Reform coming to Customs and Excise Department
January 22, 2013

Reform coming to Customs and Excise Department

An assessment of the Customs and Excise Department last year found “weaknesses that are affecting the Customs performance in comparison to the best international practices,” Prime Minister Dr Ralph Gonsalves told Parliament on January 14.{{more}}

He said in his Budget Address that many in the business community believe the Customs “remains largely unapproachable” and he spoke of steps to address the situation.

The assessment of the Customs was conducted by a team of officials from the United Nations, the International Monetary Fund, the Canadian International Development Agency and the World Bank project SEMCAR — SmartStream Enterprise Agreement Negotiation.

The team conducted the assessment using the Custom Assessment Trade Toolkit (CATT), an integrated tool to evaluate the relative strength and weakness of any Custom administration and compare them to international best practices.

Among the strengths identified were as good information and communication technology — ICT equipment, new infrastructure under construction, some procedures that facilitate trade operations, a highly committed management team, revenue collection and a sound roll-out of ASYCUDA ++ as the core information system, Gonsalves said.

ASYCUDA — the Automated System for Customs Data — is a computerized system designed by the United Nations Conference on Trade and Development to administer a country’s customs.

Gonsalves said the weaknesses at Customs include, insufficiency of approved procedure manual to set out standard operational rules and lack of risk management system based on risk profiling.

He also listed excessive physical inspections with poor outturns, absence of formal information sharing with Inland Revenue, Immigration, health and agriculture services, weak cargo control mechanism, and lack of effective internal as well as external feedback mechanism.

Therefore, the Government has formulated measures to be implemented at the Customs immediately.

These measures include improvement to the working environment, the prime minister said.

He explained that the current accommodation for Customs “is poor and negatively affects the image of the organization and staff productivity”.

Construction of the new Customs building will be completed early this year, Gonsalves said.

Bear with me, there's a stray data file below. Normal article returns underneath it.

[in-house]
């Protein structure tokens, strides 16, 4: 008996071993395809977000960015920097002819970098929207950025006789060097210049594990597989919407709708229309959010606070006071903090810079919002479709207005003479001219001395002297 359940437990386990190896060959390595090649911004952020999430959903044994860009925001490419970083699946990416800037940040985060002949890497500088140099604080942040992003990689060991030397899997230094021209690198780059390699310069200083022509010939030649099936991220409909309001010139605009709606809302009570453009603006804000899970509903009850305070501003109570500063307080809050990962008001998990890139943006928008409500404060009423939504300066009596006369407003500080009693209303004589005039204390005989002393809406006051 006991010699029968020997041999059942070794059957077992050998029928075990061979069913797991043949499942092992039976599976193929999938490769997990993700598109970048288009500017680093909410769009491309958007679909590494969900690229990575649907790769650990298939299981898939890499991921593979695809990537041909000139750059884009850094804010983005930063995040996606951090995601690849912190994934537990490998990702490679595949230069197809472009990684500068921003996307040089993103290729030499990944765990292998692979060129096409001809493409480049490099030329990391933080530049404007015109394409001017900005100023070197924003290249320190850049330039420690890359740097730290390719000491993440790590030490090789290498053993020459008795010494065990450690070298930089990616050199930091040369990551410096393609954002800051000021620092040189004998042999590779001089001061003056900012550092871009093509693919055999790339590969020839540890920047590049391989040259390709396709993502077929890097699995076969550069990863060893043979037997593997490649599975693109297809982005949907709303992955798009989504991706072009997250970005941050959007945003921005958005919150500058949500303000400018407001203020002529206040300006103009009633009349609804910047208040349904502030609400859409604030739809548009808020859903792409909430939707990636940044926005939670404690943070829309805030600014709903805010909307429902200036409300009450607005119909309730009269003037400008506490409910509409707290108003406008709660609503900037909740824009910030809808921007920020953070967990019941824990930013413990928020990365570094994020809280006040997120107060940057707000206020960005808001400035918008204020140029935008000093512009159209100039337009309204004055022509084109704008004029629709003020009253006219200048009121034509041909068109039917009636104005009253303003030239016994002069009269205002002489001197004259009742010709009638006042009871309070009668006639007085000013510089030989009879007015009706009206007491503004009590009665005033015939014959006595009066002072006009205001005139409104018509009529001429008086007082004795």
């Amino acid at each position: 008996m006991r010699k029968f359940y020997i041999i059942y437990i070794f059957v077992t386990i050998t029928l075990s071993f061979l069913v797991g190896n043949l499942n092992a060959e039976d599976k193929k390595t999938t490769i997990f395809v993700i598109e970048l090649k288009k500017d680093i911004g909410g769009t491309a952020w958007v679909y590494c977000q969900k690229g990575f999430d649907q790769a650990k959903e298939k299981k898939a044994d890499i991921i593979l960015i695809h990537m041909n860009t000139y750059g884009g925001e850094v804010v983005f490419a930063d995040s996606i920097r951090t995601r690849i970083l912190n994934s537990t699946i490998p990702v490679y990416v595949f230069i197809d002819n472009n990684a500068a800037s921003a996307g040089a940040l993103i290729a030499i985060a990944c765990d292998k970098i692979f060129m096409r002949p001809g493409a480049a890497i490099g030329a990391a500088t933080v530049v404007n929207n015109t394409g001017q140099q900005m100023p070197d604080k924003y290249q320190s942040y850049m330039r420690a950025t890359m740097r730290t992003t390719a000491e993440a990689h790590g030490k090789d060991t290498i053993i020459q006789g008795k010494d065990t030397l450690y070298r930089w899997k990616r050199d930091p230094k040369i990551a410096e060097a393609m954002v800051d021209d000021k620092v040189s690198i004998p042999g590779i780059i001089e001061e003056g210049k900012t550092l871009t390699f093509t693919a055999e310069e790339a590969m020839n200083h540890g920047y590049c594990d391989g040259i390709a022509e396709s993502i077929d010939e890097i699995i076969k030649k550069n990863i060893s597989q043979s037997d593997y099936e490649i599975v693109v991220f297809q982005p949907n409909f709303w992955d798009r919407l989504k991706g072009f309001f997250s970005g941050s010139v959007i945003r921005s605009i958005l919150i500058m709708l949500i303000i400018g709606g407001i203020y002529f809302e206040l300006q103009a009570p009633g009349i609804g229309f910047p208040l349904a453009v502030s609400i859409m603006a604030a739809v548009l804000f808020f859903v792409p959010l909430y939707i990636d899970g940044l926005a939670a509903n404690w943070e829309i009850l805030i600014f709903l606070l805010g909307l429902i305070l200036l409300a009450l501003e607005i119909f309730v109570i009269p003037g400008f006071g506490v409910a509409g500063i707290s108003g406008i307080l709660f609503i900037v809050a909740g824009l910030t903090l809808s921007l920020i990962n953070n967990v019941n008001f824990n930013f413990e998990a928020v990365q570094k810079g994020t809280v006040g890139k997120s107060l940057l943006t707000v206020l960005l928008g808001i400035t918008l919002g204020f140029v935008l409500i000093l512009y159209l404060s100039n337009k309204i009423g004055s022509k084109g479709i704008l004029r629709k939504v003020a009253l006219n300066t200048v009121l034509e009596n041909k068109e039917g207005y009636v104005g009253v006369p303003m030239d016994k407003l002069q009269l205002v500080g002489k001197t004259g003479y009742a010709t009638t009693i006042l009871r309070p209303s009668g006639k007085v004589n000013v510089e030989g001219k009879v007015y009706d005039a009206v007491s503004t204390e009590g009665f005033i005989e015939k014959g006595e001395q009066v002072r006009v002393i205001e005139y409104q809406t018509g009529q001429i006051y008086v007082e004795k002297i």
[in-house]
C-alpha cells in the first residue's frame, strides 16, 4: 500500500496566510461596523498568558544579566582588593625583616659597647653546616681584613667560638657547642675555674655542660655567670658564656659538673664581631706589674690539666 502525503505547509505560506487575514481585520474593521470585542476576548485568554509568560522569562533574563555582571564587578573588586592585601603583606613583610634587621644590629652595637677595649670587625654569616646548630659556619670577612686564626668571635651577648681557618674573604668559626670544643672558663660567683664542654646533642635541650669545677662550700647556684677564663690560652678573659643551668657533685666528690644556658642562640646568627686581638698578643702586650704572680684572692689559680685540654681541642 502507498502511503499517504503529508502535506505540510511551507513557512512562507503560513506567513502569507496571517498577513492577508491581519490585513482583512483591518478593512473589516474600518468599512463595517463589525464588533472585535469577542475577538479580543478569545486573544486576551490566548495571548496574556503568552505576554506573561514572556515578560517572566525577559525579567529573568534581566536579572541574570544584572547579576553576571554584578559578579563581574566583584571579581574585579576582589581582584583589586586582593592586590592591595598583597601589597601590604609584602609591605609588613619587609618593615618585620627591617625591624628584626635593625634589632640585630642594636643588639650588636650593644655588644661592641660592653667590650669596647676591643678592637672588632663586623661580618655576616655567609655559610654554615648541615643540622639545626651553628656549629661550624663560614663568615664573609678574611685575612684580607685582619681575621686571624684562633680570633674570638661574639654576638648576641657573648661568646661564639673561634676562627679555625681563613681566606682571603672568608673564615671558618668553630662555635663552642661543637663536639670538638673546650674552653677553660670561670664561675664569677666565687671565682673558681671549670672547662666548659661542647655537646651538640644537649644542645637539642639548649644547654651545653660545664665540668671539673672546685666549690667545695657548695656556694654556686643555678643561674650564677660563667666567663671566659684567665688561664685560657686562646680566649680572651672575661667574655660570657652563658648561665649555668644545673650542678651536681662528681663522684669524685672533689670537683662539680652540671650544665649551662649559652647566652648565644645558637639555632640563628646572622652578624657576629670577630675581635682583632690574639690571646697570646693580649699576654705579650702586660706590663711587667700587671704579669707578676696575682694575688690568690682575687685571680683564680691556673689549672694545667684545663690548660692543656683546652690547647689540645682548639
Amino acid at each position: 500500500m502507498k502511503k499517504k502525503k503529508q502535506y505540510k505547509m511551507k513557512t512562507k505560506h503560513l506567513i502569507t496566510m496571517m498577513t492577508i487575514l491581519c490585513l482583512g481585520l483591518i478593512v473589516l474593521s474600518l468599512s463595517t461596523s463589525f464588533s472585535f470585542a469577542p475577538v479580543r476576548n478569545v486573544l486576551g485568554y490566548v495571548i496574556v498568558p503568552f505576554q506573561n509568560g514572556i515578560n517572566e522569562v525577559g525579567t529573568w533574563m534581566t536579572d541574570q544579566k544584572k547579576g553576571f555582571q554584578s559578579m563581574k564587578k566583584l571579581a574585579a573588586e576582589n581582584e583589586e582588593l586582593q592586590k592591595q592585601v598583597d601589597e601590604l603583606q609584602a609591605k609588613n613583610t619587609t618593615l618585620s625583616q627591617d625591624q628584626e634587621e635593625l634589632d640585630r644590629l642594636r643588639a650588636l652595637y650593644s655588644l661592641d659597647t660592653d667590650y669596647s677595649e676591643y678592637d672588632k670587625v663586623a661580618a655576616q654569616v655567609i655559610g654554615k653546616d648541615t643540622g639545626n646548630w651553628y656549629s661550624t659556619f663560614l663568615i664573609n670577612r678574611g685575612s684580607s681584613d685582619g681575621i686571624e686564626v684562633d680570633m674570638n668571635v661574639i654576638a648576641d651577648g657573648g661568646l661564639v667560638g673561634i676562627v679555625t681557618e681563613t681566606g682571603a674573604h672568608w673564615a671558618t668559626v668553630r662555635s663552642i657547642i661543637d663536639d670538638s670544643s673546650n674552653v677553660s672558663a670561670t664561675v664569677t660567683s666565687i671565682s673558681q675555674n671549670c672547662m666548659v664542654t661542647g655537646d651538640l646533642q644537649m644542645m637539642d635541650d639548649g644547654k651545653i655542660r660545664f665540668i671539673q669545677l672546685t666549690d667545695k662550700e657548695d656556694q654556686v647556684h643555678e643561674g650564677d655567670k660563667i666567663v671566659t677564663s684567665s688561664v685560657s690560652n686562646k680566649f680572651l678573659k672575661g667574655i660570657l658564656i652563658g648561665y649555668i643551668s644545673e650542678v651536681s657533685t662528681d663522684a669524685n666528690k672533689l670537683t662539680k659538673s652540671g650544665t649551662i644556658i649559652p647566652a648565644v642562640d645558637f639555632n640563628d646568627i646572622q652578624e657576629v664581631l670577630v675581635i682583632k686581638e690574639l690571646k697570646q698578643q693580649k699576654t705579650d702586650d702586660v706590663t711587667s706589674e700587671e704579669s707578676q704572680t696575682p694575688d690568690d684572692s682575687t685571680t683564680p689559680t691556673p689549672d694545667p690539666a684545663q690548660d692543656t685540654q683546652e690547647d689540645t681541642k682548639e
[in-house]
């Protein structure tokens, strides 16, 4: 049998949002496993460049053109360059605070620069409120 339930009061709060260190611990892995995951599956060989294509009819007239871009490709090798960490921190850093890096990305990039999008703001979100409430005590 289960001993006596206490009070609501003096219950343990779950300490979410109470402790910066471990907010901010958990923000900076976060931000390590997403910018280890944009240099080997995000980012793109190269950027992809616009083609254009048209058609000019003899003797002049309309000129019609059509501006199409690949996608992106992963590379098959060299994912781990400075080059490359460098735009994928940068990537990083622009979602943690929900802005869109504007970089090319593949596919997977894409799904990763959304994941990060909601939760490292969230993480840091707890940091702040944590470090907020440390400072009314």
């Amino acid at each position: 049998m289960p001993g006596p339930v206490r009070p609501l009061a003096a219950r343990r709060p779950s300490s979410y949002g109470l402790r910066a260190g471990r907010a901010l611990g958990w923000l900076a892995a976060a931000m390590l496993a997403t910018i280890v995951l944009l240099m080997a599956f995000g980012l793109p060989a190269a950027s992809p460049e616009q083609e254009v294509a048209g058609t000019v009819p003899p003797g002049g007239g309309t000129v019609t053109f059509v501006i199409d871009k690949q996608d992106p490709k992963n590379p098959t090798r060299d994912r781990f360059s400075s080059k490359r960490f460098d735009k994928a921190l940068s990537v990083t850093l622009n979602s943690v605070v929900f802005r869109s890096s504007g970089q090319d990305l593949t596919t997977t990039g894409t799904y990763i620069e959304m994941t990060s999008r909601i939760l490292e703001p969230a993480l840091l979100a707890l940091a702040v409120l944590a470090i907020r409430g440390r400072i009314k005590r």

“This will send an important message to staff about the importance which my government attaches to providing a modern, safe working environment. It will also improve the public’s perception of the Customs and Excise Department.”

The new measures will also include improving relations with the trading community.

The upgrading to ASYCUDA++ — from ASYCUDA — was a major turning point in reforming the nature of the relationship between traders and Customs and Excise Department, Gonsalves said.

He said while the overall state of the relationship is improving, there is room for further progress.

“It is the view of many in the business sector that Customs remains largely unapproachable. Accordingly, the department has been mandated to strengthen client service in a manner that is consistent with international best practices. This includes introduction of a ‘gold card’ programme to grant privileges to traders with strong compliance records,” he told lawmakers.

Regular consultation with the trading community would also be established to focus on strategic and operational issues, particularly technical issues related to processes and the functioning of ASYCUDA.

He further said reform effects at the Customs “will require continued encouragement and refinement to achieve the cultural and operational charges which are necessary.

“This will require the engagement of advisors and trainers to provide management and staff with an understanding of international best practices and practical know-how to implement and build capacity to sustain the changes being introduced.”

This technical assistance, Gonsalves said, will focus on risk management theory and practice, performance indicators and the use of performance management information, post clearance audit programme development and application, public information and client service improvement, enhancement of intelligence and enforcement, Code of Conduct, and Customs Law. (